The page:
Philippe Velez McIntyre , is a freelance photographer and social entrepreneur. Born in Paris, he grew up in Colombia and the United States. In the beginning of the eighties he moved back to Europe, first in Madrid and then in Paris. Since the early nineties he lives and works in Amsterdam.

In his work McIntyre combines an esthetical and ethical perspective while crossing artistic, social and political disciplines. He has been especially active in fields where nature and culture meet, like ecological architecture, sustainable food and agriculture, and urban city planning. Other fields of interest are public health and social wellbeing. His approach is at the same time educational and spiritual.

Philippe McIntyre can be reached at:

All Publications, photographs, books and objects on website are available via Boekie Woekie Books by Artists, Amsterdam, except when otherwise mentioned.

All Photographs and Publications © Philippe Velez McIntyre, © Philippe McIntyre, except when otherwise mentioned.


and village Idiots:

Chance should be allowed to play a pivotal role in public gardens made by local residents. That can happen if you respect the individual who is not an expert , precisely for his lack of expertise. Only people like this are in a position to give free rein a chance.The expert can’t do that anymore, because he’s already learned how things ought to be done.Everything that is inept , wayward , intuitive , instinctive, and emotional – that is the expertise of the non-expert.Only the great army of “non-specialists” can give us a proper revolution. Once the individual can go his own way , free of all rules and regulations, diversity occurs, because new solutions are constantly being found.Fanatics and village idiots accompany every patented culture like descendants of archaic demons.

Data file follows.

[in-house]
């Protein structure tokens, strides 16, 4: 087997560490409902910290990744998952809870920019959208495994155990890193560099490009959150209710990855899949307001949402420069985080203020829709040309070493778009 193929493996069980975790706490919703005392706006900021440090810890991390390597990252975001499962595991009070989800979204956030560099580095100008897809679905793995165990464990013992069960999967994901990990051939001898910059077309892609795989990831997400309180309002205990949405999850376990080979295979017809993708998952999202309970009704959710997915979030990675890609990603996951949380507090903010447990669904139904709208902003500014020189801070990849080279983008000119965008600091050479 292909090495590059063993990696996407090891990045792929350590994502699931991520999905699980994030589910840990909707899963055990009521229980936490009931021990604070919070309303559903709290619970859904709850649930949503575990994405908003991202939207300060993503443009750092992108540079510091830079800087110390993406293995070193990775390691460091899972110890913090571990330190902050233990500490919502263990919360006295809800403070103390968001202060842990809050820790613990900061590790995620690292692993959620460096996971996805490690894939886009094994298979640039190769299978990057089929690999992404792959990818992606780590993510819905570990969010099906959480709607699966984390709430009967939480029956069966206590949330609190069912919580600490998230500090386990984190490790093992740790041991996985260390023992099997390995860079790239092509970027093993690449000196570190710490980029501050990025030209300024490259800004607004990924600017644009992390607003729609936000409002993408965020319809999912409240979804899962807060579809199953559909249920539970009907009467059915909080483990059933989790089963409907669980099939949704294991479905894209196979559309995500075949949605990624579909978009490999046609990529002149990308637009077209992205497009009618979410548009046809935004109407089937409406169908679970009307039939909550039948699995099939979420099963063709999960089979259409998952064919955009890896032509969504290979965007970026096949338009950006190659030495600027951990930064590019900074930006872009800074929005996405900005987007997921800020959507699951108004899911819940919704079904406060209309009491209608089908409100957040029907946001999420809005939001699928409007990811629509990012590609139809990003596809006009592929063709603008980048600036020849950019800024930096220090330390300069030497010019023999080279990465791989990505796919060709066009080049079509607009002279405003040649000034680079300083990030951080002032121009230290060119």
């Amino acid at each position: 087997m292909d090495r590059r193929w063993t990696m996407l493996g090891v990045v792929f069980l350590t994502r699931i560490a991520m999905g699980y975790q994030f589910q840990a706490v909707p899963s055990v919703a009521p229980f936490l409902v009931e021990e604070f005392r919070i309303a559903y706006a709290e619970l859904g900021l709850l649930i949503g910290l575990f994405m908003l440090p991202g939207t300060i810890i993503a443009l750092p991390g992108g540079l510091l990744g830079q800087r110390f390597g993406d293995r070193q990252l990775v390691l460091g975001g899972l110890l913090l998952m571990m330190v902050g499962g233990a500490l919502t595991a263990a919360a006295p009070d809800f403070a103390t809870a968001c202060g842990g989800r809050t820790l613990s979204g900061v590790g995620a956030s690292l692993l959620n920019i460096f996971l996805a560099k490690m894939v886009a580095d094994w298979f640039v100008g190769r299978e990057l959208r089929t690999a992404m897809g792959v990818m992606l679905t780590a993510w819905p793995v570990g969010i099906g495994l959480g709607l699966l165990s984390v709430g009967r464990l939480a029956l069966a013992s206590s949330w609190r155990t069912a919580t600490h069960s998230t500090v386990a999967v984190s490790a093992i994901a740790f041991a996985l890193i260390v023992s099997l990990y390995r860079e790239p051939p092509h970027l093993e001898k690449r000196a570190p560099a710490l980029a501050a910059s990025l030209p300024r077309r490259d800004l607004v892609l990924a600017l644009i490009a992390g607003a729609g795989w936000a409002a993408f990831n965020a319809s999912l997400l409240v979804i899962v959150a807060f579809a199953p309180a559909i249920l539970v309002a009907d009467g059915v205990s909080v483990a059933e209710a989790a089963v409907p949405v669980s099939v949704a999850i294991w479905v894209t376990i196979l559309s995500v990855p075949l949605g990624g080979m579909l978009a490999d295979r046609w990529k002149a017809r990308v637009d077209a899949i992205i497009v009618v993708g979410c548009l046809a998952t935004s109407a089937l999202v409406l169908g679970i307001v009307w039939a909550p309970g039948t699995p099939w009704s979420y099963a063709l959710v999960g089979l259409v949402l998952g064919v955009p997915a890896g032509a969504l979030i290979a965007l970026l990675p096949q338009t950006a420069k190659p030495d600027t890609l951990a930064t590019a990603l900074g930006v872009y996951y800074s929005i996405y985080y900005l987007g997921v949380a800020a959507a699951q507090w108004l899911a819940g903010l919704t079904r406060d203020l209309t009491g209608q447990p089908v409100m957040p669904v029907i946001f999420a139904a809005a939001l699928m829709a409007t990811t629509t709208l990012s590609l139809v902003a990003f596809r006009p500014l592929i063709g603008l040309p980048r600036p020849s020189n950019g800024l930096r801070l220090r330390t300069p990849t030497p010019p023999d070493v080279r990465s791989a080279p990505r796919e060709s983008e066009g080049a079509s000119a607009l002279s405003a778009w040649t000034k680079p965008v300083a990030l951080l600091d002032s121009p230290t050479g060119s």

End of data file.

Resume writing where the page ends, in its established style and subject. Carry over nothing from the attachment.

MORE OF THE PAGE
According to Latour,modernism with its antimodern and postmodern consequences is nothing other than the provisional result of a selection made by a few people in the name of everyone.
F. Schumacher is of the opinion that if we want to genuinely open the way for a “commencer a vivre”, this will only be possible with the generosity of disorder, the delight of letting things go their own way, the entrepreneurial approach that dares, despite the risk and the gamble, to take on the unknown and the unpredictable, the creative imagination.

Production and consumption form a closed circuit. The consumer however is not a victim but an accomplice. According to F. Schumacher “the economy has a tendency to swallow up the whole of morality and take precedence over all other human considerations”.
Western man apparently takes account of the fact that human life is dependant on an ecosystem consistent of different forms of life. What is most needed now is a revision of the goals. And this implies, above all, the development of a lifestyle that will restore material things to their rightfull place- a secondary one, that is.
All genuinely important innovations begin with small minorities who deploy their creative freedom. To this end part of the total responsibility could also again be entrusted to these potentially gifted groups. It is clear that people who are organized in small units will be able to look after their piece of land or other natural resources better than anonymous companies or governments who suffer from megalomania and delude themselves that the entire universe is their lawfull prey.

It is better for a thousand individuals , each to build a small-scale system so that faults can be tested against each other, than for one individual to build a”well planned” habitat like a “great sign”on behalf of a thousand non experts.Since the composition than occurs in a way by which each participant interweaves his own contribution as it were into the whole structure, the isolated position of the expert as programmer of the “Societe du Spectacle” can be avoided.

Louis G. LeRoy